Regulators need to finish writing the rules on how to unwind a swaps clearinghouse if it fails, derivatives industry users and observers said at a conference today.

"It's very important that sooner rather than later regulators make sure we get these things written down so they're respected," John Williams, a partner in the derivatives and structured products finance group at law firm Allen & Overy LLP, said today at an over-the-counter derivatives symposium at the Federal Reserve Bank of Chicago. He called a default by a clearinghouse "the worst worst scenario," and said more research on how to handle such an event is needed.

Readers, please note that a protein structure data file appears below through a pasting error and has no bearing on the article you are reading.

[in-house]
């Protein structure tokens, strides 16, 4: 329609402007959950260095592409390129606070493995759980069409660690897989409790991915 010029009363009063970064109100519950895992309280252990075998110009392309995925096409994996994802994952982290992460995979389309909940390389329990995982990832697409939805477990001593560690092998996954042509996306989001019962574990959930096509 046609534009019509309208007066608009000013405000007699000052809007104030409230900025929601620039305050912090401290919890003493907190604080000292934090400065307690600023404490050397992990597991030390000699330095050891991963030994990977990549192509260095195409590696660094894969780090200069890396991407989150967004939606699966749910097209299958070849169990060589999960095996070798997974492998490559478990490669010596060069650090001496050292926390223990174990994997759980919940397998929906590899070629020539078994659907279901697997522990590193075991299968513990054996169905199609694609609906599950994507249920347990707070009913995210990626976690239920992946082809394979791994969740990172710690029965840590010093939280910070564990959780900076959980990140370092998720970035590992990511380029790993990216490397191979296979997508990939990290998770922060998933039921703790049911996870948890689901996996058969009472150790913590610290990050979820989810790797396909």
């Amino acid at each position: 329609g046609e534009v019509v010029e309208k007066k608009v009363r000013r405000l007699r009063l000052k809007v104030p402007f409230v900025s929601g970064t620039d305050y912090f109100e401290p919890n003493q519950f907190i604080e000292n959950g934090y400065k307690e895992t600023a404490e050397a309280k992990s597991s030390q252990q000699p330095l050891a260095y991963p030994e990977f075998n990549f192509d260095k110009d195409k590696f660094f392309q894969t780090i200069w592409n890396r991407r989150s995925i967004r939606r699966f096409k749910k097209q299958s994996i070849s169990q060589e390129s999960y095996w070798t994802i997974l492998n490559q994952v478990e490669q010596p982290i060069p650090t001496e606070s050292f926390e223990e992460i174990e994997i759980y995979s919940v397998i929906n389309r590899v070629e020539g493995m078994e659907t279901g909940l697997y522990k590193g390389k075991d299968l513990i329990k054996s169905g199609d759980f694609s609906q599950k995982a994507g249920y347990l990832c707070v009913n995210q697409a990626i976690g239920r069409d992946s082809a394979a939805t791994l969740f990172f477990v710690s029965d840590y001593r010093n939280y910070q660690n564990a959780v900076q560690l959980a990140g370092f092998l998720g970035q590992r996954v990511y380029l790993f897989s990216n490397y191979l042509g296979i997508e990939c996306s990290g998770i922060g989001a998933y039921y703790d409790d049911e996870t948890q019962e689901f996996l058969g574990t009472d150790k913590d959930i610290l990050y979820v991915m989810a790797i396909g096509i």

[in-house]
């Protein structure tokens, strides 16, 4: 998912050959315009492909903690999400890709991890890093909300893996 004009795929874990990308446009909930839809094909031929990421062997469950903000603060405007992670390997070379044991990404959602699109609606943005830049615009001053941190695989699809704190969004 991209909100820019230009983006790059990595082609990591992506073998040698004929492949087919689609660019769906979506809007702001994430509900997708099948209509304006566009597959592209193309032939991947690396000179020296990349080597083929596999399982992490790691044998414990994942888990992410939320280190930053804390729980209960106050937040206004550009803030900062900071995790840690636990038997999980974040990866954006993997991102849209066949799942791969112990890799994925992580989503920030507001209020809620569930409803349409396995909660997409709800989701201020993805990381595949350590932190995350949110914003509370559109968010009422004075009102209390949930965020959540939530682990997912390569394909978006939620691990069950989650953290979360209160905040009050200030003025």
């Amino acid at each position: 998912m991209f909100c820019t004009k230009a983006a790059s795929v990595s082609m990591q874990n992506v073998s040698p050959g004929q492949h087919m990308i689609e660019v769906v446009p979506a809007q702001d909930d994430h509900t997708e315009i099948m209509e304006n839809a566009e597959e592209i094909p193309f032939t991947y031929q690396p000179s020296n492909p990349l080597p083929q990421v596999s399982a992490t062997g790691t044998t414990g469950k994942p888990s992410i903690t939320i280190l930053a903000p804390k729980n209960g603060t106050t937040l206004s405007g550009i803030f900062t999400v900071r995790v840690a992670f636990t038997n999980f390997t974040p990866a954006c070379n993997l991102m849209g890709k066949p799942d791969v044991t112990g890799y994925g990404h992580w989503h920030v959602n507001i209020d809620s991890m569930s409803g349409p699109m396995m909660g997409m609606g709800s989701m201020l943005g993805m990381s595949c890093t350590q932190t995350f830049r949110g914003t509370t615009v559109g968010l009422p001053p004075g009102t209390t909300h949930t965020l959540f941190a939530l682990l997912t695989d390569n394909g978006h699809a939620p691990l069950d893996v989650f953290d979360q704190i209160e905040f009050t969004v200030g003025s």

Clearinghouses are required to process most swaps in the $708 trillion OTC derivatives market under both U.S. and European regulations. The Financial Stability Oversight Council, led by U.S. Treasury Secretary Timothy F. Geithner, is determining which clearinghouses should face heightened supervision, examination and reporting requirements, and it hasn't yet announced its designees. The body also includes Federal Reserve Chairman Ben S. Bernanke.

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